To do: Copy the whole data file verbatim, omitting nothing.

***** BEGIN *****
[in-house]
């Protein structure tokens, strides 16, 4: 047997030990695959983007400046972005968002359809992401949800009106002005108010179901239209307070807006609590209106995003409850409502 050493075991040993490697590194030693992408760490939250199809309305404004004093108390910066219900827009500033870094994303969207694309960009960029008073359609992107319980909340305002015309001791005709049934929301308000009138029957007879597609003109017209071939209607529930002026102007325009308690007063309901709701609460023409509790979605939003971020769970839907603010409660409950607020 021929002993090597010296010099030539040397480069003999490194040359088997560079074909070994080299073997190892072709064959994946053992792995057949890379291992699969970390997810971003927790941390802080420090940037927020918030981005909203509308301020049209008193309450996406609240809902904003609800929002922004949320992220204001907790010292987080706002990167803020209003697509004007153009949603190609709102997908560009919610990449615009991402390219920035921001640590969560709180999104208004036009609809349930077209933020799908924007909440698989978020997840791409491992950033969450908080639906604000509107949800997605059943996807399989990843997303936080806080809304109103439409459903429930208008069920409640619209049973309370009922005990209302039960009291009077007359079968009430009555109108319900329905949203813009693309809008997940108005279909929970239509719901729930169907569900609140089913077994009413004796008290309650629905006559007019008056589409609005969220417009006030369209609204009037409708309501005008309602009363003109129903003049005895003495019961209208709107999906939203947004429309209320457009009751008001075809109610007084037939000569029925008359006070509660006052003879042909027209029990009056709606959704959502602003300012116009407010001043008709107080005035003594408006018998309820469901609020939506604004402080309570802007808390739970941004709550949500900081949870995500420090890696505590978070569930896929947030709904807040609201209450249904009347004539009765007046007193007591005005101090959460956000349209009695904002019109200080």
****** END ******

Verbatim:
[in-house]
């Protein structure tokens, strides 16, 4: 047997030990695959983007400046972005968002359809992401949800009106002005108010179901239209307070807006609590209106995003409850409502 050493075991040993490697590194030693992408760490939250199809309305404004004093108390910066219900827009500033870094994303969207694309960009960029008073359609992107319980909340305002015309001791005709049934929301308000009138029957007879597609003109017209071939209607529930002026102007325009308690007063309901709701609460023409509790979605939003971020769970839907603010409660409950607020 021929002993090597010296010099030539040397480069003999490194040359088997560079074909070994080299073997190892072709064959994946053992792995057949890379291992699969970390997810971003927790941390802080420090940037927020918030981005909203509308301020049209008193309450996406609240809902904003609800929002922004949320992220204001907790010292987080706002990167803020209003697509004007153009949603190609709102997908560009919610990449615009991402390219920035921001640590969560709180999104208004036009609809349930077209933020799908924007909440698989978020997840791409491992950033969450908080639906604000509107949800997605059943996807399989990843997303936080806080809304109103439409459903429930208008069920409640619209049973309370009922005990209302039960009291009077007359079968009430009555109108319900329905949203813009693309809008997940108005279909929970239509719901729930169907569900609140089913077994009413004796008290309650629905006559007019008056589409609005969220417009006030369209609204009037409708309501005008309602009363003109129903003049005895003495019961209208709107999906939203947004429309209320457009009751008001075809109610007084037939000569029925008359006070509660006052003879042909027209029990009056709606959704959502602003300012116009407010001043008709107080005035003594408006018998309820469901609020939506604004402080309570802007808390739970941004709550949500900081949870995500420090890696505590978070569930896929947030709904807040609201209450249904009347004539009765007046007193007591005005101090959460956000349209009695904002019109200080």